“Who are you marketing to?” seems like a simple question, but the correct answer takes some work. “We are in the B2B space,” is accurate on the highest level and narrowing it down to technology buyers brings you a little closer to your goal. But the question still remains, who is your true audience? The best marketers understand who “people who need computer servers,” really are and how they spend their online day.
The Path to Personas
Keep asking questions about your customer to reveal the individuals to whom you market. Not the actual people, of course, but what are referred to as “buyer personas.” These personas outline very specific characteristics of the types of people you are trying to reach. Understand a target buyer persona and you greatly increase your odds of success. Ignore them, and, well… your competitors will gladly reach out to them.
You Don’t Know Jack
In our example of the computer server business, sales are made to company but you seal the deal by impressing multiple influencers within the organization. Jack is the server technician who monitors and manages all the company’s hardware. He’s looking for equipment that comes online easily and runs flawlessly. His boss has asked him for a recommendation. If Jack’s not onboard, you’ll have trouble closing the deal.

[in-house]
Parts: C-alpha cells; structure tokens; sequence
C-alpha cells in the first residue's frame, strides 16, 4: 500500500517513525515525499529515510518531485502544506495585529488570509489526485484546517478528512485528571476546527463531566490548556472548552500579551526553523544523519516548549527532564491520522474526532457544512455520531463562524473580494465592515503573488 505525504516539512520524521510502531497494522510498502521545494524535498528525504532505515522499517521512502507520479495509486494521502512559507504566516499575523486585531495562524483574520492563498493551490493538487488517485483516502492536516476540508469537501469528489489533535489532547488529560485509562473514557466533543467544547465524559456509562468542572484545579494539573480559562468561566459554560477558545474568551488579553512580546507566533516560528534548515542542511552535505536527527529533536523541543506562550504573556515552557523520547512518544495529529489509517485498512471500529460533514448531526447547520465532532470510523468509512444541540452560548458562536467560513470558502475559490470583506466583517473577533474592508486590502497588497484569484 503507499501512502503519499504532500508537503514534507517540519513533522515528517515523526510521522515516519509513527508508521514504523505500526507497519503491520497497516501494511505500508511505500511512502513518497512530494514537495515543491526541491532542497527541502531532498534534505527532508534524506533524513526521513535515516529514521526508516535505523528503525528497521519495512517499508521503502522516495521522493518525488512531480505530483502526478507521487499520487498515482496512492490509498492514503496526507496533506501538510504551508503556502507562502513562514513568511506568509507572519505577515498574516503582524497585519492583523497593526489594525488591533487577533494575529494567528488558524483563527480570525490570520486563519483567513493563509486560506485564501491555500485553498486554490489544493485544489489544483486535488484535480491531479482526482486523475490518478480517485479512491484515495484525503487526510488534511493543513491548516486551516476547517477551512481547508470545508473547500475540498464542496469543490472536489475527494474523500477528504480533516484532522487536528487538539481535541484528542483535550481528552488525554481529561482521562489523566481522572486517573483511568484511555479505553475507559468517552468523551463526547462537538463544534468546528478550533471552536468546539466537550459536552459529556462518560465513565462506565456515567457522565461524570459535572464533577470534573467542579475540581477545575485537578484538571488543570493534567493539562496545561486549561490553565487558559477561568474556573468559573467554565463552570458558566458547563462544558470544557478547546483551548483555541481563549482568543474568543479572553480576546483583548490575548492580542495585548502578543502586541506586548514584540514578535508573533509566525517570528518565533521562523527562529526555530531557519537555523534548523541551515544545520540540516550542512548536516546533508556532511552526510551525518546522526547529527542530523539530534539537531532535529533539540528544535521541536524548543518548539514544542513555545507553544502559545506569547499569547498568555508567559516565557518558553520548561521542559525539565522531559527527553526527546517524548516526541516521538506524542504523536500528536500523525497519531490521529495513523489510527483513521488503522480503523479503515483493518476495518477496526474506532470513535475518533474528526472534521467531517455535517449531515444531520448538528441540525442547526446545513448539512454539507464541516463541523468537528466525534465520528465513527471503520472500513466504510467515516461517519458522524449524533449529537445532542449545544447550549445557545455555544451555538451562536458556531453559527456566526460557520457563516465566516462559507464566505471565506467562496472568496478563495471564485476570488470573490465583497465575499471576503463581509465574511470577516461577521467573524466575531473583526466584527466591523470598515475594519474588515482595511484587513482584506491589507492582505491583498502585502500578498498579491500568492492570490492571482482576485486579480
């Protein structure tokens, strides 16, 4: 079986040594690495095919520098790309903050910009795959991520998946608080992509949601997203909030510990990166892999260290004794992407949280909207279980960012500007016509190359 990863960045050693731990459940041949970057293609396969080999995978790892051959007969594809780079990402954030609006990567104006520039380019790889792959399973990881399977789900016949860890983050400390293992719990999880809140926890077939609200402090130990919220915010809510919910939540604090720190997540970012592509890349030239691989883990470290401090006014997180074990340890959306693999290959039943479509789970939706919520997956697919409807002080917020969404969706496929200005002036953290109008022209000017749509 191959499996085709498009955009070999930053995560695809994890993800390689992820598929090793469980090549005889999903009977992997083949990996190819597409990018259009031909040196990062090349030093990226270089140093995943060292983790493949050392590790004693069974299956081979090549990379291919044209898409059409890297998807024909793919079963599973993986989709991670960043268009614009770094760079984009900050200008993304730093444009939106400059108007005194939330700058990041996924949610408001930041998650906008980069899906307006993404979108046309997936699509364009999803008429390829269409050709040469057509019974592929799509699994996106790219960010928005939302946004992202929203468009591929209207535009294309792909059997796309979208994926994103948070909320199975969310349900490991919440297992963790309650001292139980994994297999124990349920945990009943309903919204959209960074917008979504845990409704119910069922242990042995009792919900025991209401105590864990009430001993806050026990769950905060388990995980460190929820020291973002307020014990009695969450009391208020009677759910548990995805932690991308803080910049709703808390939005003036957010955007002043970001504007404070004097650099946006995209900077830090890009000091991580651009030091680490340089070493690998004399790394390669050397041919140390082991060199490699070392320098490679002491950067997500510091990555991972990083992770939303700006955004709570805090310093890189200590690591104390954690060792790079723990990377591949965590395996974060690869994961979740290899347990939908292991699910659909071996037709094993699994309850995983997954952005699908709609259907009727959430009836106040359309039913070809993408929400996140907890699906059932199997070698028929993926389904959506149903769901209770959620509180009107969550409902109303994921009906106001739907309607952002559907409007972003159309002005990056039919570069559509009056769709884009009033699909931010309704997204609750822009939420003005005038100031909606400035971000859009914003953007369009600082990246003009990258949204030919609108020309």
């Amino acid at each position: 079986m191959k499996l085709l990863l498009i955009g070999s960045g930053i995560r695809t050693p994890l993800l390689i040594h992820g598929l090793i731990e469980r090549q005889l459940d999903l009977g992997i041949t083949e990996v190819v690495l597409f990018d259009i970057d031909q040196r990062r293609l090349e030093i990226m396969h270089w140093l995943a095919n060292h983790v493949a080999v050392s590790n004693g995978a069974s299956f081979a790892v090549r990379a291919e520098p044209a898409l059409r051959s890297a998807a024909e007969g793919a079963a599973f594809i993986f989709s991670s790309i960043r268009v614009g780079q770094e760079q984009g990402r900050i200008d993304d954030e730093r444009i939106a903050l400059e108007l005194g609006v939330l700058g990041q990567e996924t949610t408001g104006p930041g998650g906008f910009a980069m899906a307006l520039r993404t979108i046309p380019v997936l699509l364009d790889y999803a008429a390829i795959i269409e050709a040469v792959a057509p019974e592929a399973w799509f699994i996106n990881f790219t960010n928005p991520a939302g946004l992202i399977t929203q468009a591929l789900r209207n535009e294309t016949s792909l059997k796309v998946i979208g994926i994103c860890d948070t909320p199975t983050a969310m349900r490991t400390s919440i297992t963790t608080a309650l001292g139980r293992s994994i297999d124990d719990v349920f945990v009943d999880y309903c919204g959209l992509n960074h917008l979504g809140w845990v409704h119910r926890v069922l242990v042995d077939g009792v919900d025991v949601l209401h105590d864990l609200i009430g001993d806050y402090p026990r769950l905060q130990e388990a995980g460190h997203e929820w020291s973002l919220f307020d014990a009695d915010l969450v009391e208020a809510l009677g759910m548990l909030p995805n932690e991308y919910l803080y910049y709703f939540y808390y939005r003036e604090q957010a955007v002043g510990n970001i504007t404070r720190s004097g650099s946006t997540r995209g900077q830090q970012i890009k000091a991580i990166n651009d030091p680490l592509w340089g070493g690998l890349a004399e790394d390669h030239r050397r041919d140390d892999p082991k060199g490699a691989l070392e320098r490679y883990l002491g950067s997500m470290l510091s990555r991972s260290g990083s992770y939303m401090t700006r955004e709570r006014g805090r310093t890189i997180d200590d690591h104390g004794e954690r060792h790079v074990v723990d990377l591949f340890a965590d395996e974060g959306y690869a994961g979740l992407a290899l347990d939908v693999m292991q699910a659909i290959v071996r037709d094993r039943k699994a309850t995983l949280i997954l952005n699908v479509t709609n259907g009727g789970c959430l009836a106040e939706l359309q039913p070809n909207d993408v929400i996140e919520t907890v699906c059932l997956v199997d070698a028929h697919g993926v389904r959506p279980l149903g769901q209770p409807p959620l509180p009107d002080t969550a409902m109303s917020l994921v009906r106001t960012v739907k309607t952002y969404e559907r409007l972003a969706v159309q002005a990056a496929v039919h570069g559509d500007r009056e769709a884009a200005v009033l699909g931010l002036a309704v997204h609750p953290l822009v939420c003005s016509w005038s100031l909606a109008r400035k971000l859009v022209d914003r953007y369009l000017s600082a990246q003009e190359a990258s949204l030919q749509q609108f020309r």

Christine is a mid-level finance manager driven by number-crunching power for her her data-intensive monthly reports. Reassure her that your product will help her achieve her goals and your proposal will get the green light. You get the picture – attract the gatekeeper and sell the bully with the juice.
The Persona Payoff
Researching and developing your buyer persona takes time and effort, but it pays off in a variety of ways.
- Engagement. Prospects who see and hear themselves in the problem/solution scenarios you describe are much more likely to request additional information.
- Insight. Understand what motivates each buyer type, provide helpful information on ways to improve their product or service, and fine-tune how you promote it.
- Focus. Knowing who your prospects are helps you understand who they are not, allowing you to concentrate on the right targets.
So, how detailed should your buyer personas be? As detailed as you can make them! Everything from documented purchase behaviors, to educated guesses on motivation can help bring this person to life.
Susan is a 45-year-old, Senior VP with a master’s in computer science. She’s a wife and mother fully committed to her career. She’s often torn between her loyalty to the operations side of the business and her desire to please the executive team. Susan is business savvy, but her real strength is her technology background, so she will recommend a product that improves process efficiency to directly affect the bottom line. You may even want to choose a stock photo to represent this person so that everyone on your team has the same image of your potential client.
Ultimately, the better you are at addressing the challenges of real people – as represented by their vividly imagined personas – the more successful you will be.